In the technology industry, very few companies have built successful brands yet time and time again they embark on these wildly expensive brand awareness campaigns. In many marketing plans, increasing brand awareness is the only objectives: we are running ads so people know us; we need to be at this show to be a serious player in this market; we need to have our logo here, or there, so people see us.
It seems that if there were only more money for brand awareness then all the problems would be solved. It’s true that brand awareness may make sense for some companies at certain times in specific industries, several B2c companies come to mind. But does it make sense for a company with long sales cycles? Does a start-up need brand awareness or does it need customers?
I would argue that for most companies, especially B2B or start-ups, that a brand awareness campaign alone will solve very little except to waste your limited resources and maybe stroke the ego of a founder or board member because the neighbor saw their ad in a publication on a plane.
That’s because brand awareness alone is rarely looked at as an integral part of your demand generation strategy. It’s clear that you won’t get any customers if they don’t know about you but equally true is that a prospect is not going to buy from you simply because they saw your logo at an event.
Before embarking on a brand awareness campaign, you need to ask yourself whether it is the best tactic to accomplish your objective, do you need brand awareness or something else, and how you will measure it? Most brand awareness campaigns are far from cheap and they are rarely measured so no one can judge them after the fact.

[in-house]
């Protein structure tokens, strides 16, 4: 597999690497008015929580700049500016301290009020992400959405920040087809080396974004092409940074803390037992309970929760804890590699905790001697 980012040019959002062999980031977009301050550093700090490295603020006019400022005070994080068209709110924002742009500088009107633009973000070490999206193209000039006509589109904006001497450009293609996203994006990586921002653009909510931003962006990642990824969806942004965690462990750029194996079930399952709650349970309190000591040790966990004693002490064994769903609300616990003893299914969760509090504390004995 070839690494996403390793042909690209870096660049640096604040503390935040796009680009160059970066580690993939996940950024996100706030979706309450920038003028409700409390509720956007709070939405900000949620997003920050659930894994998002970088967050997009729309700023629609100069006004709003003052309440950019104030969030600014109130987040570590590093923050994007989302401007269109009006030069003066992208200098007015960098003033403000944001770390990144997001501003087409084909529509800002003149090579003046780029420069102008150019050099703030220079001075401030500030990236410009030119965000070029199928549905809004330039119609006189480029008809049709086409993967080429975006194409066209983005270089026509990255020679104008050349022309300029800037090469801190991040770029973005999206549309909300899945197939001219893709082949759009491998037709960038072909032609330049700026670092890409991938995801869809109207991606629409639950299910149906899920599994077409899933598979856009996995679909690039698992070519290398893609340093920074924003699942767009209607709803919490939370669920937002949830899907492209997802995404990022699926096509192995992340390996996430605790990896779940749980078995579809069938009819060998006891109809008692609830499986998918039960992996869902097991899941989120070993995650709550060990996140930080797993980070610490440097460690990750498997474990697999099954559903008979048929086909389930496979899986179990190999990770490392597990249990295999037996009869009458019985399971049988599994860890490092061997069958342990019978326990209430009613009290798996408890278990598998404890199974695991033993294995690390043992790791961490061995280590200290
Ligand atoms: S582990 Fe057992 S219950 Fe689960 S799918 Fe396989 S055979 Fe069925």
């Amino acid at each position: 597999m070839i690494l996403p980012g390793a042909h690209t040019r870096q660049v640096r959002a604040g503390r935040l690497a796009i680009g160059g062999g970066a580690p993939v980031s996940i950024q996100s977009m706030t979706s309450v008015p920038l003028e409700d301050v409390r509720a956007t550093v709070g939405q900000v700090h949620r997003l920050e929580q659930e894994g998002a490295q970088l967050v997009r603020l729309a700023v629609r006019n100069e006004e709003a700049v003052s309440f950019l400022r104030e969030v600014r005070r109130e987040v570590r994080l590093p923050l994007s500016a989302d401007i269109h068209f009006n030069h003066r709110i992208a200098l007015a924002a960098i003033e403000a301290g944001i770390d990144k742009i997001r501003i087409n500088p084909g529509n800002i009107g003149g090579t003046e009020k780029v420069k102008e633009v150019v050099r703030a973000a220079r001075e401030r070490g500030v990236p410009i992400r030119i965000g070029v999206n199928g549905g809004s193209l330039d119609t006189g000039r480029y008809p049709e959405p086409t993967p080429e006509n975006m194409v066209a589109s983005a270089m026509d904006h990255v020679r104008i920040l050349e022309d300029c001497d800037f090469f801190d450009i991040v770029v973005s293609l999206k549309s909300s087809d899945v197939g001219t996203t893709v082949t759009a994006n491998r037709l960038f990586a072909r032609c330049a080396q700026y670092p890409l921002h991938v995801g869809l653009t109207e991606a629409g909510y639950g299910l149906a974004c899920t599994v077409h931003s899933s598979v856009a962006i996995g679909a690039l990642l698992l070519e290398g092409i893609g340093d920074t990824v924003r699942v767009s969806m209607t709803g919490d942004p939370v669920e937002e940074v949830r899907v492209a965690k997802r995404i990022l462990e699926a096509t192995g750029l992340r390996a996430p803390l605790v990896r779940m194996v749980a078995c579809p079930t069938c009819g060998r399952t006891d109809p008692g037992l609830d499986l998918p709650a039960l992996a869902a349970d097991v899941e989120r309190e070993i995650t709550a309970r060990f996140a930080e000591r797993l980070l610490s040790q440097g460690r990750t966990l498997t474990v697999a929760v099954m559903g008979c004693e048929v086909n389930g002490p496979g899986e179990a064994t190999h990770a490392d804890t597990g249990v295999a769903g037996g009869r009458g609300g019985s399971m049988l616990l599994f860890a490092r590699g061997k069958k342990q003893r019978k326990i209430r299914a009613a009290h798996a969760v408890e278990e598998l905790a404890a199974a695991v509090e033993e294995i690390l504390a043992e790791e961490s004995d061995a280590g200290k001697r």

I would argue that most times the company needs more than brand awareness and needs to figure out how to convert this initial interest into more customers for their products. They need to look at brand awareness in the context of the overall marketing plan and more importantly as an integrated part of a demand generation campaign.
You should be asking questions like: Who is interested in the brand? Where will they get more info when they know you? Why should they care about your solution? What makes you different from your competition? How do you take them from awareness to being a customer? When should sales be brought into the process?
Creating awareness of your solutions is a great place to start but not the end game. Once the prospect finds you, then you need to capture info about that lead, nurture it until it’s sales ready and then help move the prospect through the funnel with compelling content and other tactics that clearly explains why you have the best solution for their problem.
Simply put brand awareness is one part of demand generation. A crucial part, yes; but one that won’t be successful unless it’s part of something more.